Crime down, drug arrests up

Justin R. Lessman

Justin R. Lessman

SDSU crime statistics from the past three years indicate a decrease in on-campus criminal activity, even as other South Dakota universities and school cities continue to deal with prominent criminal cases.

Although liquor law violations decreased, 40 more people were arrested for on-campus drug law violations in 2001.

Doug Wermedal, director of Residential Life, said he was pleased with the decline in residential hall arrests, especially in the drop of alcohol-related ones.

“I’m glad to see that students are choosing to not engage in high-risk behavior,” he said.

Wermedal cited three possible reasons for the decline in liquor law violations in the halls.

The first is staff continuity. Many staff members in the halls and the UPD have been around for three to five years, he said.

“It’s simple,” he said. “The halls are receiving better education and enforcement. It’s the same with the UPD.”

Secondly, Wermedal said, the “4-no-More” anti-drinking campaign in 1999-2000 may have caused students to re-think alcohol habits.

He said alcohol violations in the residence halls fell 13 percent during the year of the campaign.

Wermedal also said he believes students’ attitudes toward drinking have changed.

“Many more students are abstaining from alcohol or at least not engaging in high-risk drinking behavior,” he said.

Wermedal said paraphernalia violations contributed to the increase in residence hall drug law infractions.

“Many are likely linked to something as simple as having a bong or rolling papers in the room, not necessarily 27 cases of marijuana,” he said.

UPD Chief Tim Heaton said he was happy to see a decrease in crime at SDSU. He predicted the 2002 crime stats will continue the trend.

“Students are learning,” he said. “They’re figuring out that if we catch them, we will arrest them. Students at a university are smart enough to know that.”

High-profile criminal cases have been a problem in Vermillion this fall.

According to The Volante, the University of South Dakota’s student newspaper, the number of incidents reported to the Vermillion Police Department is up by 50 reports from Jan.1 to Sept. 30 this year, compared to that same time frame in 2001.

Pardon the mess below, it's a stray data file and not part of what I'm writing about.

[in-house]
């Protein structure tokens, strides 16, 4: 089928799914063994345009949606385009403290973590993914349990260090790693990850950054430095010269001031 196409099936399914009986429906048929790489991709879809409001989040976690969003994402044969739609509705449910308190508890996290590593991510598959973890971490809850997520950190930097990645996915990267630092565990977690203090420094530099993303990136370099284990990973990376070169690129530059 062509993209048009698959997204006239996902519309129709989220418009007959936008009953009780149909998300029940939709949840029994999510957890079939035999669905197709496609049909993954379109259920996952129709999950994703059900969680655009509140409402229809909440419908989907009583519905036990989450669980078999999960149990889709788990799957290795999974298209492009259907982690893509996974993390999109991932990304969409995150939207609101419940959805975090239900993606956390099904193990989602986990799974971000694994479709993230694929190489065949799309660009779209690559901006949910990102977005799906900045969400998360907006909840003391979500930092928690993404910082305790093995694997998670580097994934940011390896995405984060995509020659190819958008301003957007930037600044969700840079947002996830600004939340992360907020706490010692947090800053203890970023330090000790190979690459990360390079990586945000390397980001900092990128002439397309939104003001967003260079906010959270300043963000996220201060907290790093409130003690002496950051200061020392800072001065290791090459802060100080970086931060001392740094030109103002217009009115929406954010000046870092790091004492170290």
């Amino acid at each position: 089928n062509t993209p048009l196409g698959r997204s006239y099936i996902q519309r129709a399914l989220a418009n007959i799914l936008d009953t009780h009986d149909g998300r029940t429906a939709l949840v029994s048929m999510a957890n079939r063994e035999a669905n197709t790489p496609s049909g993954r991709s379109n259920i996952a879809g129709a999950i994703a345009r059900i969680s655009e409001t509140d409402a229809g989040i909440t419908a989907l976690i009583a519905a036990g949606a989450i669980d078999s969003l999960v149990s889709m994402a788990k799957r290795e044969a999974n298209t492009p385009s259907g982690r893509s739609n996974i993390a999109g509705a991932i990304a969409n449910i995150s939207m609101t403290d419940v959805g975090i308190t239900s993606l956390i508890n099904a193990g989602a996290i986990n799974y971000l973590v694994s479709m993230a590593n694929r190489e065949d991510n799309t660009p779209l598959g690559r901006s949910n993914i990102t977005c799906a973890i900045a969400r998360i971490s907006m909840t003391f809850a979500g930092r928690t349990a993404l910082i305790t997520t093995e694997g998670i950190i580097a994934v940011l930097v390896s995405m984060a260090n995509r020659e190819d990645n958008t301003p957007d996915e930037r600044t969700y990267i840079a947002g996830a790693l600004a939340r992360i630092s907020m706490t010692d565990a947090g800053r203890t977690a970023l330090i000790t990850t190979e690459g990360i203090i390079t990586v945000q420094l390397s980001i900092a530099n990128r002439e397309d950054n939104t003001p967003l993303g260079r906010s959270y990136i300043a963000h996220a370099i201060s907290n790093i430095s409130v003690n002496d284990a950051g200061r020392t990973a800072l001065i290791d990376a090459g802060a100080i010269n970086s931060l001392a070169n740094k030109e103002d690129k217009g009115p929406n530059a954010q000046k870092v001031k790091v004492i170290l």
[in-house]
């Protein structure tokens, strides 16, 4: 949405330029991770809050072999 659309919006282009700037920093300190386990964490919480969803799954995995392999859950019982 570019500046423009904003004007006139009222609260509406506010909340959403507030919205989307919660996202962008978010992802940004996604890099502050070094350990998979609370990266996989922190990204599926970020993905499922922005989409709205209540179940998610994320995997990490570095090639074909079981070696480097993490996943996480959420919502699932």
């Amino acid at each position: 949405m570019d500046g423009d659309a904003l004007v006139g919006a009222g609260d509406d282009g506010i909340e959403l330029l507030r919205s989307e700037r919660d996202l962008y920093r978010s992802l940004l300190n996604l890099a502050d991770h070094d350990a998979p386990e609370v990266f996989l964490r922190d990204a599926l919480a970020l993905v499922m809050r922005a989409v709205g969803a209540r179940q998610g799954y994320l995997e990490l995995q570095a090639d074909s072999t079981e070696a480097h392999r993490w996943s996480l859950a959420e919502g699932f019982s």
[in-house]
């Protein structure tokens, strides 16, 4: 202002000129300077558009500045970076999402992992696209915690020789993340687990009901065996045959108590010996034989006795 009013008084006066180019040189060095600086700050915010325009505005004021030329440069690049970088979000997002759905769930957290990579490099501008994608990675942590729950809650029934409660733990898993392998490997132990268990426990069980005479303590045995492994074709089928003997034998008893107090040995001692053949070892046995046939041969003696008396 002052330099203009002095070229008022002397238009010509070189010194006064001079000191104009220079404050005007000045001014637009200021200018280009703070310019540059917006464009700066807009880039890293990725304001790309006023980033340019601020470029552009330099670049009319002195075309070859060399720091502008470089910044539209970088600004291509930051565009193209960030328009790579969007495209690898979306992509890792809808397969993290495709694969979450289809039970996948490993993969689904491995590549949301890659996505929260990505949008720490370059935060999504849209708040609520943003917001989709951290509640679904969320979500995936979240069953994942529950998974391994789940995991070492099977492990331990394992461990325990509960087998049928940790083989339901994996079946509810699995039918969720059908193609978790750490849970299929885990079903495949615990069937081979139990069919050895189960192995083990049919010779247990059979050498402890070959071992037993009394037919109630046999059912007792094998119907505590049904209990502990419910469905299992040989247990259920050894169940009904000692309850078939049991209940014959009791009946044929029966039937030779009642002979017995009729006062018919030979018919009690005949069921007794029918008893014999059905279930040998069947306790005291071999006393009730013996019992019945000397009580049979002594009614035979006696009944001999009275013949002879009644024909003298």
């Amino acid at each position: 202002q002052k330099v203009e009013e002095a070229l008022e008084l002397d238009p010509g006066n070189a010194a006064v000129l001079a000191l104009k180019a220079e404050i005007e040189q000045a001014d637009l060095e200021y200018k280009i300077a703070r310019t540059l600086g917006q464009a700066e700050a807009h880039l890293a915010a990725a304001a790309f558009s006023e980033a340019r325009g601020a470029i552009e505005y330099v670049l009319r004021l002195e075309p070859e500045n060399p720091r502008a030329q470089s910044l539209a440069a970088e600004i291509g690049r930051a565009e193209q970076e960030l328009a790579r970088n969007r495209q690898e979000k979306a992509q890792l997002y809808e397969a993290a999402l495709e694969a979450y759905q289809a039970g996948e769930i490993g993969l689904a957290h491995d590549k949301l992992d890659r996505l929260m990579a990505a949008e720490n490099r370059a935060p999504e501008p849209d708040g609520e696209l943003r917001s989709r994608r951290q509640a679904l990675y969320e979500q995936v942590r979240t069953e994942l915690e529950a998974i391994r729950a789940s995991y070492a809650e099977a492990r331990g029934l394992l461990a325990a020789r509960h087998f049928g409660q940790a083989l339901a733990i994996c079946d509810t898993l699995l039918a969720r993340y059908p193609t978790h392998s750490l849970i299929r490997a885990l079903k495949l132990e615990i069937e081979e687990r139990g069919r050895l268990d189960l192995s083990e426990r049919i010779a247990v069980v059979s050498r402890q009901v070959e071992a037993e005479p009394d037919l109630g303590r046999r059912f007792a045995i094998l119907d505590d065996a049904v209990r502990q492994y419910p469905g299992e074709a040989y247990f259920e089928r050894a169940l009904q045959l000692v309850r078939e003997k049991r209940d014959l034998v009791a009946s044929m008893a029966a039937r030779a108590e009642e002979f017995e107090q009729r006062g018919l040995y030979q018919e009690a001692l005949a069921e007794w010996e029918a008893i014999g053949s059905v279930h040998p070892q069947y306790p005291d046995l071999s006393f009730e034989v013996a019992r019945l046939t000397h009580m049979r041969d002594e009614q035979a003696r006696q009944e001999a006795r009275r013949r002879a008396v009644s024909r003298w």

In the last two months, Vermillion has had two violent crimes, including a stabbing death, and reports of three separate rapes.

On campus, a female student was attacked, but managed to free herself.

In another assault incident, a female was fondled in the residence halls. University public safety officers are also investigating a seven-car string of burglaries between Sept. 8 and Sept. 17 on campus.

UPD Patrol Officer Mike Kilber said that he believes the main difference between USD’s security and SDSU’s UPD is each department’s approach.

“Our philosophy is different from other departments,” he said. “At SDSU, we try to be there before a crime happens. It could be that other departments around tend to be reactive. We feel that if we keep enough people around, that it will deter crime before it happens.”

Kilber also said that a difference in department structure plays a part, too.

“The USD security is not a separate department,” he said. “They go through the Vermillion Police Department. The UPD is its own institution.”

The fact that students can count on a safe campus is very important to the UPD, Kilber said.

“We want everyone to know that any type of safety issue is a big issue to us,” he said.